Yes, You Need a Restaurant Business Plan!
A restaurant business plan is essential for anyone thinking about opening a restaurant. Regardless of it is your
Many people thing that a detailed restaurant business plans is just for those individuals looking for investors, or those heading to the bank for a loan. Wrong. A good well thought out and researched business plan will not only open your eyes to holes in your strategy, but it will cement your vision down on paper. It will force you to look at your competition, explore marketing possibilities and bring to light potential hazards in your financial plans. The time spent here could save you thousands of dollars and go a long way in assuring your new restaurant gets off on the right foot.
Your restaurant business plan does not need to be a long prospectus if it is not for a bank or if you are not trying to lure investors, but it will take you some time and effort. The goal is to narrow your focus and be able to articulate your vision.
There are several parts to a business plan and depending on your needs for the plan will determine how detailed it should be. I will go through the sections here, but be sure to look at the plan we link to below to give you a good idea of what a basic plan should do. This series of articles will continue showing you a detailed look at a comprehensive restaurant business plan.
Your Restaurant Business Plan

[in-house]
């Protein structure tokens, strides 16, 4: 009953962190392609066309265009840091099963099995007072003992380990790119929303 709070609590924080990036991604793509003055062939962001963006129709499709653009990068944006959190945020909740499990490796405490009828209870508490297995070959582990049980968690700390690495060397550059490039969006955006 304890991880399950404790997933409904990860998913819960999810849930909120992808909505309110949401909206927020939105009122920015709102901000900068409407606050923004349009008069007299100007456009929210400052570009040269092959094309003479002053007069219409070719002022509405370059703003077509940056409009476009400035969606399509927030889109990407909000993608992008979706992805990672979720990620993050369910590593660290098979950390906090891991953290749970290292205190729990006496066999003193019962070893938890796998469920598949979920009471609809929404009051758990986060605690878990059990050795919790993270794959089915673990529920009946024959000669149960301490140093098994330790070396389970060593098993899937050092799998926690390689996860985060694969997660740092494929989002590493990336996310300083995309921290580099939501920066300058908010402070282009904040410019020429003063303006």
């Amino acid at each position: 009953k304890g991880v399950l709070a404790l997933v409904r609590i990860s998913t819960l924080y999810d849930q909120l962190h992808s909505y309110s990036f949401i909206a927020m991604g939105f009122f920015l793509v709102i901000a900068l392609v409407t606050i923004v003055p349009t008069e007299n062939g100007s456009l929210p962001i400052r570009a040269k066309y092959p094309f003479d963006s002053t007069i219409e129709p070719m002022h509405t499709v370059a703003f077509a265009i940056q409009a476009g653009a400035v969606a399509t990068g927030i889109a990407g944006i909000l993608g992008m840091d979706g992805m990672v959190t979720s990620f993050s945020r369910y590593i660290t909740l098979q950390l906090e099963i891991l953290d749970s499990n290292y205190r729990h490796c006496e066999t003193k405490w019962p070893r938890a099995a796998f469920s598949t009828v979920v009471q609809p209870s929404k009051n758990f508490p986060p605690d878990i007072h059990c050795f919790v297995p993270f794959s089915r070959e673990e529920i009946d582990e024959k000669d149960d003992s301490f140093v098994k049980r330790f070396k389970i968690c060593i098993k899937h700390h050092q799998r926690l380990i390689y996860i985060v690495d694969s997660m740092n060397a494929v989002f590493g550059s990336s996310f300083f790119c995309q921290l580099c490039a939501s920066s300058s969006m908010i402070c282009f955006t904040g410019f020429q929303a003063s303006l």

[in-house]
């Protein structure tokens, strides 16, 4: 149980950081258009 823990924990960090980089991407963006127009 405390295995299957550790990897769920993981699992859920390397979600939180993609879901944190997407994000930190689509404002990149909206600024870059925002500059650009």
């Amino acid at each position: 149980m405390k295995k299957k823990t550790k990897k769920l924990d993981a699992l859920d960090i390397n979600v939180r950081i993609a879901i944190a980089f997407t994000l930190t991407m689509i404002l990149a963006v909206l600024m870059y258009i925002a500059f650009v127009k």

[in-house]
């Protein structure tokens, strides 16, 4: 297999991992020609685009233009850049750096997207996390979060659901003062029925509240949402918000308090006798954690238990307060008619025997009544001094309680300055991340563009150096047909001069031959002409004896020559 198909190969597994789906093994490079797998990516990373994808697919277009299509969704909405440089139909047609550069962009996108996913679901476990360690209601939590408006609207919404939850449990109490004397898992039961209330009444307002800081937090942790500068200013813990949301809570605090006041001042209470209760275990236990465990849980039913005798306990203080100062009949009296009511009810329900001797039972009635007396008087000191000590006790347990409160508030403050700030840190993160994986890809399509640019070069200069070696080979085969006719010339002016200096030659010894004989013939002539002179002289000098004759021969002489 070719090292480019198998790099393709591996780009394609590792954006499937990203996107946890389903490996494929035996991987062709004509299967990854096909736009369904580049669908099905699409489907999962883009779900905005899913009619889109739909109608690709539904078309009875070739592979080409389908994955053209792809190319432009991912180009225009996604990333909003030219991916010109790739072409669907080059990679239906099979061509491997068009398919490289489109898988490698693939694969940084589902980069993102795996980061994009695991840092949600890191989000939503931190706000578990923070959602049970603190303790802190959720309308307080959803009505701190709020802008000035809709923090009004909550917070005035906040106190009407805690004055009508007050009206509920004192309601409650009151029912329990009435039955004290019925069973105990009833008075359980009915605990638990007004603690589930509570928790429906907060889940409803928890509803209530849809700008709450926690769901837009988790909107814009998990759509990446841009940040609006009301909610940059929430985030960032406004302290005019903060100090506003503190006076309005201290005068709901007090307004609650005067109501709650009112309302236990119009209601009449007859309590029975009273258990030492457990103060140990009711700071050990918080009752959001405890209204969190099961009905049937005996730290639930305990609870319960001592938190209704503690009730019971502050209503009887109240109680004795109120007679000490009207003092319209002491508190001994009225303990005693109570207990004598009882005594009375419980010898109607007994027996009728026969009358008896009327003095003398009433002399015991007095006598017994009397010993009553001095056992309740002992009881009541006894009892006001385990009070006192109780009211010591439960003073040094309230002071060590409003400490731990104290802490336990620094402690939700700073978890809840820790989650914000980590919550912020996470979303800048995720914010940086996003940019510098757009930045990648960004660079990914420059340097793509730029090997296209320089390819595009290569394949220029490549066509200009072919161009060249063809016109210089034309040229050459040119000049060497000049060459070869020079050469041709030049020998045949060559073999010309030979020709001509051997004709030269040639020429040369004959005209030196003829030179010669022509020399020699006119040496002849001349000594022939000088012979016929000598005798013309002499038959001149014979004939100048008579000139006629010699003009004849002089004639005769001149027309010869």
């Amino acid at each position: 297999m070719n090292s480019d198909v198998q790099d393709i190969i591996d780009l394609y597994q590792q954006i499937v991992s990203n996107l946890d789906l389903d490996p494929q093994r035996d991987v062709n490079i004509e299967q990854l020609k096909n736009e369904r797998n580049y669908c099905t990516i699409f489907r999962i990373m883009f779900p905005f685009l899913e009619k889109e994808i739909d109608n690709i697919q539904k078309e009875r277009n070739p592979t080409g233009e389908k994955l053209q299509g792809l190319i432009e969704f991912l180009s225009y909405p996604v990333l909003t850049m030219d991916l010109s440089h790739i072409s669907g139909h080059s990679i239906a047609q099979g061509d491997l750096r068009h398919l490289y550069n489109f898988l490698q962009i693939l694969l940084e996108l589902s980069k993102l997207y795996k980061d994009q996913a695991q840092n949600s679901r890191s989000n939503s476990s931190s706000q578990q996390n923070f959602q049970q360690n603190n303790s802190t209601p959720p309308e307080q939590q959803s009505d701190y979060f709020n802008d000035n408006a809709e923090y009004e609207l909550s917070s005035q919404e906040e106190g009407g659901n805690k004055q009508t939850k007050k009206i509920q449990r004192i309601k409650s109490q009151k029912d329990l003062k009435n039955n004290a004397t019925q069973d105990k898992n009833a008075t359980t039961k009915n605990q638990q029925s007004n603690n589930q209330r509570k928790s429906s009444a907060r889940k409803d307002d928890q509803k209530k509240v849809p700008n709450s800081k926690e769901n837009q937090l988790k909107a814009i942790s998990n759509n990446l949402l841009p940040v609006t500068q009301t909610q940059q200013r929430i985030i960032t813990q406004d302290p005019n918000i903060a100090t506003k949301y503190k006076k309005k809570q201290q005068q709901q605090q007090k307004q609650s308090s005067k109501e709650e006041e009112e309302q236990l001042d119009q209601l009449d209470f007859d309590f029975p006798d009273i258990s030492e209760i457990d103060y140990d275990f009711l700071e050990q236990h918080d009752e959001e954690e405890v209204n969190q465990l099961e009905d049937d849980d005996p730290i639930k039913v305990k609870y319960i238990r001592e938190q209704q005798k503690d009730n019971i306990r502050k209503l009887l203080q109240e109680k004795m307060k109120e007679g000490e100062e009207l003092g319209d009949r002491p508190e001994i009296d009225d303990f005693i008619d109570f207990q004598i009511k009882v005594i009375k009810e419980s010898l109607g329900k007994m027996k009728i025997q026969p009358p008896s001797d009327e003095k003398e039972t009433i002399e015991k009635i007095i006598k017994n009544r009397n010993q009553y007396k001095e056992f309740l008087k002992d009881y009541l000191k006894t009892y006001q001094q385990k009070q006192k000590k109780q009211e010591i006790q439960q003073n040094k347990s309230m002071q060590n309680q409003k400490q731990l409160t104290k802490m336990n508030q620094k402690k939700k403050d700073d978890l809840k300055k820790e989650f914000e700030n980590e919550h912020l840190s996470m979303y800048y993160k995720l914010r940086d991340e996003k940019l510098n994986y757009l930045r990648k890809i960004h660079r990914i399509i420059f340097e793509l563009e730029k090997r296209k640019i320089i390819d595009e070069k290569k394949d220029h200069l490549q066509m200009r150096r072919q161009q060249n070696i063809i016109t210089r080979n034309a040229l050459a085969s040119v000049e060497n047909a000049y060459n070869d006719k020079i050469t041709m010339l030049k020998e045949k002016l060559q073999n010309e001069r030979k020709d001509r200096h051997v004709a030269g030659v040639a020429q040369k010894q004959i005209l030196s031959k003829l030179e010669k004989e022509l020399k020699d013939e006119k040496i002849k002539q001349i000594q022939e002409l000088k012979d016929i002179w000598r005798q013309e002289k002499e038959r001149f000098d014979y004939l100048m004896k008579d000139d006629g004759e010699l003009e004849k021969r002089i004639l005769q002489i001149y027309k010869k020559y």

Vision / Mission
This section is just as it sounds, a summary. Paint the picture of your concept, what it will look and feel like. You want to capture your readers here so be as colorful and descriptive as possible.
If you have a menu in your head, or style of food you envision its time to get it out and put it down on paper. This is not a set in stone type of menu as it will change numerous times before you open your doors, but a menu that your restaurant idea is built around.
Since the bar area is yet another source of revenue this section offers you yet another idea to sell your concept. What will the bar look like? Will you have special menus? Specialty drinks? Whatever sets you apart with regards to beverage service goes here.
This is your first real chance to really capture your vision. You want to go through every detail that you have been thinking of here. Paint the picture so the reader actually feels what the restaurant is going to be like. What is the color scheme? Lighting? Sound? Describe the space, the customers and the staff.
Are you going to have entertainment? What will it be?
Do you have any ideas that may lend themselves to other sources of revenue? Merchandise?
Here you will narrow down your customer. What market are you targeting, the baby boomers? Business people or the college crowd?
Look at some demographics for your target group. How many are there? Where do they live and work?
How are you going to get to your target market group? Advertising methods.
Now take a good and comprehensive look at your competition. Who is out there? Who is targeting the market you will be targeting. Where is your market going now?
What is going to make you better than your competition? How are you going to get your target market in your doors and how are you going to keep them?
Now it is time to sell you and your team. Give a brief resume of what you have done, what your key personnel have accomplished, and why you will be the one to make this restaurant a success.
We will go through the financial projections in the next installment.
| In the Kitchen | At the Bar | Waiter's World | Owner's Issues | Manger's Office | Wine Cellar | Cigars | Coffee/Tea |
Copyright © 2007 - 2019 foodandbeverageunderground.com. All Rights Reserved.